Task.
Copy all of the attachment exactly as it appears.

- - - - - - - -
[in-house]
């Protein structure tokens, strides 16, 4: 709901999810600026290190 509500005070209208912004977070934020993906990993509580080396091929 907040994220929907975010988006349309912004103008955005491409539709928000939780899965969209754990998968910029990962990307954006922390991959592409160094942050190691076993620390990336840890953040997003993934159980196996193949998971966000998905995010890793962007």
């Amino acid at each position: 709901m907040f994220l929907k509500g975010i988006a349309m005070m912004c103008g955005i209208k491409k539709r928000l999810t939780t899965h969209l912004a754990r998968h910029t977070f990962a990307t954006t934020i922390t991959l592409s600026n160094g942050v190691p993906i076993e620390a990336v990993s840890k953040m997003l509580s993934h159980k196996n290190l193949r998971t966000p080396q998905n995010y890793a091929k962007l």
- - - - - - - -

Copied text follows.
[in-house]
């Protein structure tokens, strides 16, 4: 709901999810600026290190 509500005070209208912004977070934020993906990993509580080396091929 907040994220929907975010988006349309912004103008955005491409539709928000939780899965969209754990998968910029990962990307954006922390991959592409160094942050190691076993620390990336840890953040997003993934159980196996193949998971966000998905995010890793962007």
């Amino acid at each position: 709901m907040f994220l929907k509500g975010i988006a349309m005070m912004c103008g955005i209208k491409k539709r928000l999810t939780t899965h969209l912004a754990r998968h910029t977070f990962a990307t954006t934020i922390t991959l592409s600026n160094g942050v190691p993906i076993e620390a990336v990993s840890k953040m997003l509580s993934h159980k196996n290190l193949r998971t966000p080396q998905n995010y890793a091929k962007l």